The technical word is encéperv, and the carrying out,

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And when the Lord saw her, he had compassion on her, and said unto her, Weep not.” How different this “Weep not,from the “ Weep not” which often proceeds from the lips of earthly comforters, who, even while they speak the words, give no reason why the mourner should cease from weeping; but he that is come that he may one day make good that word, “God shall wipe away all tears from their eyes, and there shall be no more death, neither sorrow, nor crying, neither shall there be any more pain,” (Rev. xxi. 4,) does show now some effectual glimpses of his power, wiping away, though not yet for ever, the tears from the weeping eyes of that desolate mother. Yet, as Olshausen has observed, it would be an error to suppose that compassion for the mother was the determining motive for this mighty spiritual act on the part of Christ : for, in that case, had the joy of the mother been the only object which he had in view, the young man who was raised would have been used merely as a means, which yet no man can ever be. That joy of the mother was indeed the nearest consequence of the act, but not the final cause ;-that, though at present hidden, was, no doubt, the spiritual awakening of the young man for an higher life, through which, indeed, alone the joy of the mother became a true and an abiding joy.

The drawing nigh and touching the bier was meant as an intimation to the bearers that they should arrest their steps, and one which they understood, for immediately they that bare him stood still.Then follows the word of power, and spoken, as ever, in his own name, “ Young man, I say unto thee, Arise ;”—I, that am the Resurrection and the Life, quickening “ the dead, and calling those things which be not. as though they were.” And that word was heard, for “he that was dead sat up, and began to speak." Christ rouses from the bier as easily as another would rouse from the bed*,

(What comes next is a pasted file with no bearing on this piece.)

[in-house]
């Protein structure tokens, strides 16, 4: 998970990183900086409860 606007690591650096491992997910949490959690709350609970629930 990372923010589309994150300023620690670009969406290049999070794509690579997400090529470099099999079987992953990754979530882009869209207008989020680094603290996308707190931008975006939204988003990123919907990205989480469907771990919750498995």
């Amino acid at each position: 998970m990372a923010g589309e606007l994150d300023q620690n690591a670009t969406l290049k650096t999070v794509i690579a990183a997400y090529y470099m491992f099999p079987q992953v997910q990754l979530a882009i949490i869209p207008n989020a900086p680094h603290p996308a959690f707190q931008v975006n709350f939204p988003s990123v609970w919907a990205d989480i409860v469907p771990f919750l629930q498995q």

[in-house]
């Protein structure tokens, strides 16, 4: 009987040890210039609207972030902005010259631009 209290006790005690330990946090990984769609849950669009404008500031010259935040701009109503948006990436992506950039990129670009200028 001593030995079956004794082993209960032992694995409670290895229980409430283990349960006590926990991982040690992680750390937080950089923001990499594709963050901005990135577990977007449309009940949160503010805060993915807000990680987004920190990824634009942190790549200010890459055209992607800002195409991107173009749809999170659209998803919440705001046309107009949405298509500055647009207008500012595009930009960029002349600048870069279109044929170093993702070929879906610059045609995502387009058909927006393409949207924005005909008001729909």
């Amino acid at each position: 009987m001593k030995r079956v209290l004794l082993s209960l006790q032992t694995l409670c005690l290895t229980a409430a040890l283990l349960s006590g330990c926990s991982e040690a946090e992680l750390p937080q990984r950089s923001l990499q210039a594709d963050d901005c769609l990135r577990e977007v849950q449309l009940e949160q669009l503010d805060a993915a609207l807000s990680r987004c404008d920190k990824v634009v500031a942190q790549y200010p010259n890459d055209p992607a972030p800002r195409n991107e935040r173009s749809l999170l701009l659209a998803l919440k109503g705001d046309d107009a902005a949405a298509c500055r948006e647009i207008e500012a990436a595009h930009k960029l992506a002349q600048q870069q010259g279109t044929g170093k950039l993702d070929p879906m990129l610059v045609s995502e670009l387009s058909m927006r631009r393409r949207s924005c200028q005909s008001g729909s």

• Augustine (Serm. 98, c. 2): Nemo tam facilè excitat in lecto, quàm facilè Christus in sepulcro.

different in this even from his own messengers and ministers in the Old Covenant ; for they, not without an effort, not without a long and earnest wrestling with God, won back its prey from the jaws of death ; and this, because there dwelt not the fulness of power in them, who were but as servants in the house of another, not as a son in his own house *.

And he delivered him to his mother.” (Cf. 1 Kin. xvii. 23; 2 Kin. iv. 36.) He who did this, shall once, when he has spoken the great “ Arise,” which shall awaken not one, but all the dead, deliver all the divided, that have fallen asleep in him, to their beloved for personal recognition and for a special fellowship of joy, amid the universal gladness and communion of love which shall then fill all hearts. We have the promise and pledge of this in the three raisings from the dead which prefigure that coming resurrection. The effects of this miracle on those present were for good ; There came a fear on all," an holy fear, a sense that they were standing in the presence of some great one; "and they glorified God,—praised him for his mercy in remembering and visiting his people Israel,—“ saying that a great prophet is risen up among us.”—They concluded that no ordinary prophet was among them, but a “great" one, since none but the very greatest prophets of the olden times, an Elijah or an Elisha, had brought the dead to life. In their other exclamation, “ God hath visited his people,” lay no less an allusion to the long periods during which they had been without a

* See what has been suid already, p. 32. Thus too Massillon, in a sermon Sur la Divinité de Jésus-Christ, has these eloquent remarks : Elie ressuscite des morts, il est vrai; mais il est obligé de se coucher plusieurs fois sur le corps de l'enfant qu'il ressuscite: il soutile, il se retrécit, il s'agite: on voit bien qu'il invoque une puissance étrangère : qu’l rappelle de l'empire de la mort une ame qui n'est pas soumise à sa voix: et qu'il n'est par lui-même le maître de la mort et de la vie. Jésus-Christ ressuscite les morts comme il fait les actions les plus communes; il parle en maître à ceux qui dorment d'un sommeil éternel; et l'on sent bien qu'il est le Dieu des morts comme des vivans, jamais plus tranquille que lorsqu'il opère les plus grandes choses.

T, M.